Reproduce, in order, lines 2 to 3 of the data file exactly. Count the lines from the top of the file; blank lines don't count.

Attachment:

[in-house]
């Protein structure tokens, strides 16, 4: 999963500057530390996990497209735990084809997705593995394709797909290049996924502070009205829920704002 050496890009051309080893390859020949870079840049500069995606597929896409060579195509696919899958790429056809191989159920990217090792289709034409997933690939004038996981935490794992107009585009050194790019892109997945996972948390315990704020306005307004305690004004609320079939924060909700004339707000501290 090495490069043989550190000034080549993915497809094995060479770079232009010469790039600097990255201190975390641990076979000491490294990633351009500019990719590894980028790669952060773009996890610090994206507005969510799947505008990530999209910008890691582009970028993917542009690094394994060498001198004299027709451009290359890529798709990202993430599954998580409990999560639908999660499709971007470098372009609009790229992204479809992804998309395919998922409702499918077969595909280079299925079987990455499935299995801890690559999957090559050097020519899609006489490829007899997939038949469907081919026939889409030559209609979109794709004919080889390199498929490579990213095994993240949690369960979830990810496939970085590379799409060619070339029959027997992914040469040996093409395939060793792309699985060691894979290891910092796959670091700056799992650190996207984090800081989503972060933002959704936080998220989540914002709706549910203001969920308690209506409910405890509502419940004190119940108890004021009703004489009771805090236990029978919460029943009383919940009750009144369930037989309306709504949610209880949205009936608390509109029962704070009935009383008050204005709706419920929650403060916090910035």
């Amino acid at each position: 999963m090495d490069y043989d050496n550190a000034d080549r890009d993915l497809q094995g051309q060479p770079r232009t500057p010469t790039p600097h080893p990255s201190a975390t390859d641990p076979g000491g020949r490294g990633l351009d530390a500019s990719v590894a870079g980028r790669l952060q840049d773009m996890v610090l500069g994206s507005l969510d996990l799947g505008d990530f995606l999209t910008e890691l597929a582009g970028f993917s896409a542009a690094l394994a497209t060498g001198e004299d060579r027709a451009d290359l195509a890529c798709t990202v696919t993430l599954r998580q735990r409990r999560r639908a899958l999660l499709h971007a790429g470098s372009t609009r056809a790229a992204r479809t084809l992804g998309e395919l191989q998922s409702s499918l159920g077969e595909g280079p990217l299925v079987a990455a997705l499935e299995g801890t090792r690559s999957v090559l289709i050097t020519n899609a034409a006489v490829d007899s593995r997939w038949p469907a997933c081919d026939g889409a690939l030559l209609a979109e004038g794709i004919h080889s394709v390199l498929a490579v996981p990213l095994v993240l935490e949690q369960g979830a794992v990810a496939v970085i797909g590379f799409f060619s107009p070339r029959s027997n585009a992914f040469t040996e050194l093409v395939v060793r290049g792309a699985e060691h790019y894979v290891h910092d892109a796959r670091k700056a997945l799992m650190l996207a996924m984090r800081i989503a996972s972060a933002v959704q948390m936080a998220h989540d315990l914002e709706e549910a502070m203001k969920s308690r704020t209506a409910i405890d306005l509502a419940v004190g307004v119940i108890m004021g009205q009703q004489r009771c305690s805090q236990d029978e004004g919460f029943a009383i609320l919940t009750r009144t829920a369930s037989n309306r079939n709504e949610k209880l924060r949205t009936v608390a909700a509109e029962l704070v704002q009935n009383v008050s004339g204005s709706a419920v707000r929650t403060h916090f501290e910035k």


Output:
């Protein structure tokens, strides 16, 4: 999963500057530390996990497209735990084809997705593995394709797909290049996924502070009205829920704002 050496890009051309080893390859020949870079840049500069995606597929896409060579195509696919899958790429056809191989159920990217090792289709034409997933690939004038996981935490794992107009585009050194790019892109997945996972948390315990704020306005307004305690004004609320079939924060909700004339707000501290 090495490069043989550190000034080549993915497809094995060479770079232009010469790039600097990255201190975390641990076979000491490294990633351009500019990719590894980028790669952060773009996890610090994206507005969510799947505008990530999209910008890691582009970028993917542009690094394994060498001198004299027709451009290359890529798709990202993430599954998580409990999560639908999660499709971007470098372009609009790229992204479809992804998309395919998922409702499918077969595909280079299925079987990455499935299995801890690559999957090559050097020519899609006489490829007899997939038949469907081919026939889409030559209609979109794709004919080889390199498929490579990213095994993240949690369960979830990810496939970085590379799409060619070339029959027997992914040469040996093409395939060793792309699985060691894979290891910092796959670091700056799992650190996207984090800081989503972060933002959704936080998220989540914002709706549910203001969920308690209506409910405890509502419940004190119940108890004021009703004489009771805090236990029978919460029943009383919940009750009144369930037989309306709504949610209880949205009936608390509109029962704070009935009383008050204005709706419920929650403060916090910035």
């Amino acid at each position: 999963m090495d490069y043989d050496n550190a000034d080549r890009d993915l497809q094995g051309q060479p770079r232009t500057p010469t790039p600097h080893p990255s201190a975390t390859d641990p076979g000491g020949r490294g990633l351009d530390a500019s990719v590894a870079g980028r790669l952060q840049d773009m996890v610090l500069g994206s507005l969510d996990l799947g505008d990530f995606l999209t910008e890691l597929a582009g970028f993917s896409a542009a690094l394994a497209t060498g001198e004299d060579r027709a451009d290359l195509a890529c798709t990202v696919t993430l599954r998580q735990r409990r999560r639908a899958l999660l499709h971007a790429g470098s372009t609009r056809a790229a992204r479809t084809l992804g998309e395919l191989q998922s409702s499918l159920g077969e595909g280079p990217l299925v079987a990455a997705l499935e299995g801890t090792r690559s999957v090559l289709i050097t020519n899609a034409a006489v490829d007899s593995r997939w038949p469907a997933c081919d026939g889409a690939l030559l209609a979109e004038g794709i004919h080889s394709v390199l498929a490579v996981p990213l095994v993240l935490e949690q369960g979830a794992v990810a496939v970085i797909g590379f799409f060619s107009p070339r029959s027997n585009a992914f040469t040996e050194l093409v395939v060793r290049g792309a699985e060691h790019y894979v290891h910092d892109a796959r670091k700056a997945l799992m650190l996207a996924m984090r800081i989503a996972s972060a933002v959704q948390m936080a998220h989540d315990l914002e709706e549910a502070m203001k969920s308690r704020t209506a409910i405890d306005l509502a419940v004190g307004v119940i108890m004021g009205q009703q004489r009771c305690s805090q236990d029978e004004g919460f029943a009383i609320l919940t009750r009144t829920a369930s037989n309306r079939n709504e949610k209880l924060r949205t009936v608390a909700a509109e029962l704070v704002q009935n009383v008050s004339g204005s709706a419920v707000r929650t403060h916090f501290e910035k």